As countries gradually lift restrictions, it has become easier to believe that the enriching experience of attending a live concert is not a distant reality. Gauthier Herrmann, who founded the Artie’s Festival in collaboration with the NCPA, tells us how his chamber music ensemble has been adapting to the situation. By Beverly Pereira
The fear and uncertainty associated with the ongoing COVID-19 pandemic and the resultant lockdowns across the world have effected losses on both the micro and macro scale. Its impact on the live music industry, for one, is still hard to estimate, but its effects are certainly palpable. With the closure of most performance venues across the world, tours, festivals and entire seasons were cancelled mid-way or long before they had even begun. French cellist Gauthier Herrmann and his chamber music ensemble – the Artie’s – have been visiting India twice a year since 2008. The biannual Artie’s Festival, a collaboration between the NCPA and artistic director Herrmann, is a fixture on the Western classical music calendar of Mumbai. But like other concerts that were scheduled to take place in its venues, the NCPA was forced to cancel the March edition of the festival this year.
Life under lockdown
With lockdown restrictions well in place since late March in both India and France, where Herrmann lives with his family, travel was out of the question. Besides the concerts in India, he had to cancel 41 others that were slated to take place in Kuwait, Saudi Arabia, the U.A.E., Switzerland, Australia, New Caledonia and various regions in France. Speaking to us from Switzerland, Herrmann, who played his last pre-lockdown concert on 8th March, says, “Most of our summer tour concerts were also cancelled.”
But the initial days of the lockdown did bring some respite from the frenetic pace at which the world functions. As the shelter-in-place order and work-from-home situation became the norm, it was as if people across the world were collectively finding an odd sense of comfort in activities like baking or journaling. Some, like Herrmann, found solace in spending quality time with their loved ones. “To be honest, the lockdown has been a fantastic time as we spent three months together as a family. It was just the four of us – my dear wife Mathilde and our fantastic daughters Indiya and Augustine,” says Herrmann, who otherwise lives out of his suitcase, performing with his travelling ensemble across the world.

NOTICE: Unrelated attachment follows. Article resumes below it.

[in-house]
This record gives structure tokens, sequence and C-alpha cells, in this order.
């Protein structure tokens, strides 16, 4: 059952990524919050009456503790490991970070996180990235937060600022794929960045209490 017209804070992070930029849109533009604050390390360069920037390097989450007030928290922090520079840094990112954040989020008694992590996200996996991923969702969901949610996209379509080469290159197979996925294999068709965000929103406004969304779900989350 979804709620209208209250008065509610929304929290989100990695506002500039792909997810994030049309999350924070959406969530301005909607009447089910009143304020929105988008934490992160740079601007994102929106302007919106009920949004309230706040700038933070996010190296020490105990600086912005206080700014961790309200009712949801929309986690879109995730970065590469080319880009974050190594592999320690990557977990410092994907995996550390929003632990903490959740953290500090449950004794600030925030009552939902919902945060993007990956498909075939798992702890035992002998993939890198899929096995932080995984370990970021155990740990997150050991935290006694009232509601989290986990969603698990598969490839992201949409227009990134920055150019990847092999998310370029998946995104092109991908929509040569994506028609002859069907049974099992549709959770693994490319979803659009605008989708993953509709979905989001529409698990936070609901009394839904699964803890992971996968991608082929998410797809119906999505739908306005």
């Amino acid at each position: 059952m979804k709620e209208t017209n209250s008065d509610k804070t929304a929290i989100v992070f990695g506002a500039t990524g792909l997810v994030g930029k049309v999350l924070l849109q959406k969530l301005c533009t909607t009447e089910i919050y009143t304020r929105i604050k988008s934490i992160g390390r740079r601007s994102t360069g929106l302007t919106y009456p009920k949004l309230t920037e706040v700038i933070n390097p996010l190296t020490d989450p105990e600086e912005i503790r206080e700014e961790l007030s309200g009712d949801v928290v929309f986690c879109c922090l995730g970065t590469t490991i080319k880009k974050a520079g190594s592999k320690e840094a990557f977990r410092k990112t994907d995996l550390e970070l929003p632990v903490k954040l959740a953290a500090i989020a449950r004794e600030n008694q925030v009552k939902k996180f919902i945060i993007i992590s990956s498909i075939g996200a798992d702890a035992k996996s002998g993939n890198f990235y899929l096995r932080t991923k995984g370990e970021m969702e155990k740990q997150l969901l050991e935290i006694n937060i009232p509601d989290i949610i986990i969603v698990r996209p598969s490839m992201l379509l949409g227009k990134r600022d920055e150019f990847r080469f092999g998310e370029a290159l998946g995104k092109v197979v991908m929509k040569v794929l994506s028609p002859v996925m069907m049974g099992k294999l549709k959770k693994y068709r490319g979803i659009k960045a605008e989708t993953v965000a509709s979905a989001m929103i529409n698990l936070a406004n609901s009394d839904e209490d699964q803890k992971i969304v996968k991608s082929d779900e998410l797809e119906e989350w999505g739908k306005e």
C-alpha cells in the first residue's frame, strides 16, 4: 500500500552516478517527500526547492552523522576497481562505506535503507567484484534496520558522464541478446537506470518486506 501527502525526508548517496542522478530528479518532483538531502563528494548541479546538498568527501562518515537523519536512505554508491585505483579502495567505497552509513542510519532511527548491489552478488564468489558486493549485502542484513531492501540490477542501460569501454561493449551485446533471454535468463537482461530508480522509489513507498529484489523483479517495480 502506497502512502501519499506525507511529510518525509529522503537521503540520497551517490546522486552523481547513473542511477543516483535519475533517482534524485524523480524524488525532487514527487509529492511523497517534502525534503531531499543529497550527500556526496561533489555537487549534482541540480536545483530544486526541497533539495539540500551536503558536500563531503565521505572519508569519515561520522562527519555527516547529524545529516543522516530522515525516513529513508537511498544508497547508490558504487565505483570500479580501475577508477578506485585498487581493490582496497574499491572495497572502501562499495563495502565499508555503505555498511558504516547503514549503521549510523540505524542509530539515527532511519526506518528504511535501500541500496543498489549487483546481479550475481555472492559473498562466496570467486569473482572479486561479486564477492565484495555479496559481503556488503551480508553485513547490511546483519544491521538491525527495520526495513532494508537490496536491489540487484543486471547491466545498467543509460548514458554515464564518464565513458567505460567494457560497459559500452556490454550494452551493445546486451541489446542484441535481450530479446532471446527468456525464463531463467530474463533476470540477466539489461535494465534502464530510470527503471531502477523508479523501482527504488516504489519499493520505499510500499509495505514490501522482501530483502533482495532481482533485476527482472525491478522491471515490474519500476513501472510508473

Yet, as strict as the lockdown regulations were, they did not allow for creativity to be curtailed. Members of reputed orchestras tuned their instruments ahead of livestreams that enthralled patrons with virtual recitals. The world was also privy to a slew of songs born out of virtual collaborations between musicians playing out of their home studios or living rooms. Herrmann and his ensemble also collaborated with musicians during this period.
“We received a crazy number of requests for ‘confinement concerts’, which means you have each artiste playing in their own home, after which the final piece is edited. I only accepted two of them as I don’t really like the idea that this can slowly replace the experience of a concert and of sharing moments in real life.”
What Herrmann and his group of musicians did thoroughly find themselves engaged in, though, were recordings – live recitals, as it were, recorded on stage but without an audience. “A few countries requested real concerts. These were shot in France. This was a great artistic project as we took the time to record and shoot fantastic pieces not only by Beethoven. It was a nice way to celebrate Beethoven’s 250th birthday,” he says. These performances will be available to the public in the near future once the exclusivity period ends. In store are beautiful recordings of the first movement of Beethoven’s famous Spring Sonata and the first movement of Piano Trio Op.1 No. 3, with Herrmann on cello, his wife Mathilde on violin and Emmanuel Christien on piano.
Music in the time of crisis